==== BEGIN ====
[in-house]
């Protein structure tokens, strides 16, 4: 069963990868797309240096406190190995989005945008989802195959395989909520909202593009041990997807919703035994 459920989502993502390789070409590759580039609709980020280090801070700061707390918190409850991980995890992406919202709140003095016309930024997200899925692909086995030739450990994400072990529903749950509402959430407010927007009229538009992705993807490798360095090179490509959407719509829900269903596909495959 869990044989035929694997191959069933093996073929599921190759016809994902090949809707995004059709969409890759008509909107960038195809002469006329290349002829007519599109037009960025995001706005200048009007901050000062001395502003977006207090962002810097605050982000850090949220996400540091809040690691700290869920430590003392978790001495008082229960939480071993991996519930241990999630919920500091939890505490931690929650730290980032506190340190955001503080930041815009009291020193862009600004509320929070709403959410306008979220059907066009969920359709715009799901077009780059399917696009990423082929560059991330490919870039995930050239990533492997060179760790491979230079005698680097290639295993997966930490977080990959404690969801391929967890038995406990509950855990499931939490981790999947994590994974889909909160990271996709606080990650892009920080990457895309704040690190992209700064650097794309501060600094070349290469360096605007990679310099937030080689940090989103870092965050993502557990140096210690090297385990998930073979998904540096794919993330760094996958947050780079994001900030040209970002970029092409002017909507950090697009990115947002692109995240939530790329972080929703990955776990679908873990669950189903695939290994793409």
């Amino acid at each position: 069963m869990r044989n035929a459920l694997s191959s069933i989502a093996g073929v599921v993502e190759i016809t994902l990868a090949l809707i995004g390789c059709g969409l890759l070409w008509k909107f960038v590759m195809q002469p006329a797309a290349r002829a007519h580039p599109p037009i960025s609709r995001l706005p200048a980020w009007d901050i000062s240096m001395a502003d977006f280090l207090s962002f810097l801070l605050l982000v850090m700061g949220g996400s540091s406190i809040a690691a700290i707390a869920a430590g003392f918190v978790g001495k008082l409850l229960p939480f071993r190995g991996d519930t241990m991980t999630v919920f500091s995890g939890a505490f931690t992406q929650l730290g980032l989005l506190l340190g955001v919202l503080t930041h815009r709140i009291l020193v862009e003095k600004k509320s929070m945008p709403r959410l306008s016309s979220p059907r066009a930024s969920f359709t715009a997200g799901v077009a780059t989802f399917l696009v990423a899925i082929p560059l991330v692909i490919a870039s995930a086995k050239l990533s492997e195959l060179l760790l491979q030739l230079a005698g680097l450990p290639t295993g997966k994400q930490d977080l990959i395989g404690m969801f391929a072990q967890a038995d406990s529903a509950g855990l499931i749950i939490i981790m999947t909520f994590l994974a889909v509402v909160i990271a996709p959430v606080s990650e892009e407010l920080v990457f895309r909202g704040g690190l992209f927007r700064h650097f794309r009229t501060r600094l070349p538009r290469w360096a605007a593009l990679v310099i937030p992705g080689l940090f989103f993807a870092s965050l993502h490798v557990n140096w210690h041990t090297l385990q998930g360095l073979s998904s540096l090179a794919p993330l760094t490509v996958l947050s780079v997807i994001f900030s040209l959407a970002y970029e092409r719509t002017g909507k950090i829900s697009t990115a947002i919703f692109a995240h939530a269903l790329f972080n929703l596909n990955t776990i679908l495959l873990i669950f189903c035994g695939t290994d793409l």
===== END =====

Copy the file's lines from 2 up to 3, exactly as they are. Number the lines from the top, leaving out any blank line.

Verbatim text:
């Protein structure tokens, strides 16, 4: 069963990868797309240096406190190995989005945008989802195959395989909520909202593009041990997807919703035994 459920989502993502390789070409590759580039609709980020280090801070700061707390918190409850991980995890992406919202709140003095016309930024997200899925692909086995030739450990994400072990529903749950509402959430407010927007009229538009992705993807490798360095090179490509959407719509829900269903596909495959 869990044989035929694997191959069933093996073929599921190759016809994902090949809707995004059709969409890759008509909107960038195809002469006329290349002829007519599109037009960025995001706005200048009007901050000062001395502003977006207090962002810097605050982000850090949220996400540091809040690691700290869920430590003392978790001495008082229960939480071993991996519930241990999630919920500091939890505490931690929650730290980032506190340190955001503080930041815009009291020193862009600004509320929070709403959410306008979220059907066009969920359709715009799901077009780059399917696009990423082929560059991330490919870039995930050239990533492997060179760790491979230079005698680097290639295993997966930490977080990959404690969801391929967890038995406990509950855990499931939490981790999947994590994974889909909160990271996709606080990650892009920080990457895309704040690190992209700064650097794309501060600094070349290469360096605007990679310099937030080689940090989103870092965050993502557990140096210690090297385990998930073979998904540096794919993330760094996958947050780079994001900030040209970002970029092409002017909507950090697009990115947002692109995240939530790329972080929703990955776990679908873990669950189903695939290994793409």
């Amino acid at each position: 069963m869990r044989n035929a459920l694997s191959s069933i989502a093996g073929v599921v993502e190759i016809t994902l990868a090949l809707i995004g390789c059709g969409l890759l070409w008509k909107f960038v590759m195809q002469p006329a797309a290349r002829a007519h580039p599109p037009i960025s609709r995001l706005p200048a980020w009007d901050i000062s240096m001395a502003d977006f280090l207090s962002f810097l801070l605050l982000v850090m700061g949220g996400s540091s406190i809040a690691a700290i707390a869920a430590g003392f918190v978790g001495k008082l409850l229960p939480f071993r190995g991996d519930t241990m991980t999630v919920f500091s995890g939890a505490f931690t992406q929650l730290g980032l989005l506190l340190g955001v919202l503080t930041h815009r709140i009291l020193v862009e003095k600004k509320s929070m945008p709403r959410l306008s016309s979220p059907r066009a930024s969920f359709t715009a997200g799901v077009a780059t989802f399917l696009v990423a899925i082929p560059l991330v692909i490919a870039s995930a086995k050239l990533s492997e195959l060179l760790l491979q030739l230079a005698g680097l450990p290639t295993g997966k994400q930490d977080l990959i395989g404690m969801f391929a072990q967890a038995d406990s529903a509950g855990l499931i749950i939490i981790m999947t909520f994590l994974a889909v509402v909160i990271a996709p959430v606080s990650e892009e407010l920080v990457f895309r909202g704040g690190l992209f927007r700064h650097f794309r009229t501060r600094l070349p538009r290469w360096a605007a593009l990679v310099i937030p992705g080689l940090f989103f993807a870092s965050l993502h490798v557990n140096w210690h041990t090297l385990q998930g360095l073979s998904s540096l090179a794919p993330l760094t490509v996958l947050s780079v997807i994001f900030s040209l959407a970002y970029e092409r719509t002017g909507k950090i829900s697009t990115a947002i919703f692109a995240h939530a269903l790329f972080n929703l596909n990955t776990i679908l495959l873990i669950f189903c035994g695939t290994d793409l």